This is due to the fact that the Japs put no
armor on their planes, but risk the life of the
pilot to gain speed and maneuverability. Thus
a Zero fighter can fly higher than an American
pursuit plane, and can maneuver all round it.
Once the two planes go into combat on the same
level, American planes can make mince-meat
out of the Zero, but present U. S. models can-
not follow the Japs into the .high altitudes.
Congressman Johnson reported that a fight
between a Jap Zero and a Navy PBY patrol ship1
(not a fighter plane) was like arace between a
Model T Ford and a Lincoln Zephyr.
Note:-The Army and Navy are now trying to
develop new types of fighter planes, but the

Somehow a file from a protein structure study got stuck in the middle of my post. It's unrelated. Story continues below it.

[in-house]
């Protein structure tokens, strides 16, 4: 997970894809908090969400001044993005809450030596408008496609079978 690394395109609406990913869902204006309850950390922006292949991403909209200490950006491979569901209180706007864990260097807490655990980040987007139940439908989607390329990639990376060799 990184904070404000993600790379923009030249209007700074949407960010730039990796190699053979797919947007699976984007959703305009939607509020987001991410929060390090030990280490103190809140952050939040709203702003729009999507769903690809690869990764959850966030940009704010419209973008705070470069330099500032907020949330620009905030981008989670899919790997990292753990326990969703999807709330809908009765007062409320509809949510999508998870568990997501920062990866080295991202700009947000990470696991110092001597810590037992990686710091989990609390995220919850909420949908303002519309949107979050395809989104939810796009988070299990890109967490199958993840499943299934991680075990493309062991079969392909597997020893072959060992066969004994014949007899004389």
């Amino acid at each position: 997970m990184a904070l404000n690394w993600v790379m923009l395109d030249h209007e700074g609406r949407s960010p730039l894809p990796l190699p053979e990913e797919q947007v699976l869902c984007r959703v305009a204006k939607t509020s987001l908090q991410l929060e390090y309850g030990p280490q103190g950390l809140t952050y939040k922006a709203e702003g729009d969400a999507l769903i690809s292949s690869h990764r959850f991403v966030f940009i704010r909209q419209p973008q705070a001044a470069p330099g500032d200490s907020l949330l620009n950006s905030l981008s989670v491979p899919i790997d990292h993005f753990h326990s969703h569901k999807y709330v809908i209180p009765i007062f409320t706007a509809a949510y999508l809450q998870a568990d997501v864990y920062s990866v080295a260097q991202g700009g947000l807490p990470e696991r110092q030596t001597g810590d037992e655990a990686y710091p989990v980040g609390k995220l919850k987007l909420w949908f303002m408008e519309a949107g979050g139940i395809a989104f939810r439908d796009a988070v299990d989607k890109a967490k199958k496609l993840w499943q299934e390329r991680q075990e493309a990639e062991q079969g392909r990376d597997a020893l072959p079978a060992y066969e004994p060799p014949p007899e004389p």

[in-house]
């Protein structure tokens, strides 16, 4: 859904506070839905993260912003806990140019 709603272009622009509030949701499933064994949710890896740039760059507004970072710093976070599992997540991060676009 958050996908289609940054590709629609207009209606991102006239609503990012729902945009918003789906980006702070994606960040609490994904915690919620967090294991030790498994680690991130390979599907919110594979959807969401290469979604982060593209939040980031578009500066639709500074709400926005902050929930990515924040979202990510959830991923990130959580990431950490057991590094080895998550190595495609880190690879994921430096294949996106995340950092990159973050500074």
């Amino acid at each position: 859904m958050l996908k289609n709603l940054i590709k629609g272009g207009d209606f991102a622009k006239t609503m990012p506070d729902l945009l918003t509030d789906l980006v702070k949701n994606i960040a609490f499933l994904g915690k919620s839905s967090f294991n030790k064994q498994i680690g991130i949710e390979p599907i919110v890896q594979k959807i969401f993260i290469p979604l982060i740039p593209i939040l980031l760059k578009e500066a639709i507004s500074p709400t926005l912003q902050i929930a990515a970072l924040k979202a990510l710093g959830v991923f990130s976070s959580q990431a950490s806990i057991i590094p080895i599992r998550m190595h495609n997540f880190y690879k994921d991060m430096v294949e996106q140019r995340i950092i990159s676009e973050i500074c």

problem always is whether to sacrifice speed or
armor. It is almost impossible to have both.
Vice President's Recreation
On a hot August morning, when residents of
the Wardman Park Hotel had fans turned on
full blast, they looked with surprise to see four
figures come out on the tennis court. They looked
a second time. It was the Vice President and a
party of friends out for a set of doubles.
Henry Wallace took off a pair of slacks, threw
them into a corner, and trotted out onto the
court in white shorts and a white sports shirt. It
was 8 o'clock as the game began.
Wearing no hat or eye-shade, and wielding the
racket in his left hand, Wallace entered into the
game with the gusto of a high school boy. It was
not tennis of professiongl quality, but it was
high class amateur play. Frequently the ball was
returned eght or ten times in a single exchange.
Once when Wallace was at the net, he made five
returns in succession, finally won the point.
At 9:05, the set ended. Wallace retreated to
the corner of the court, pulled on hislacks,
headed back to his apartment for a shower.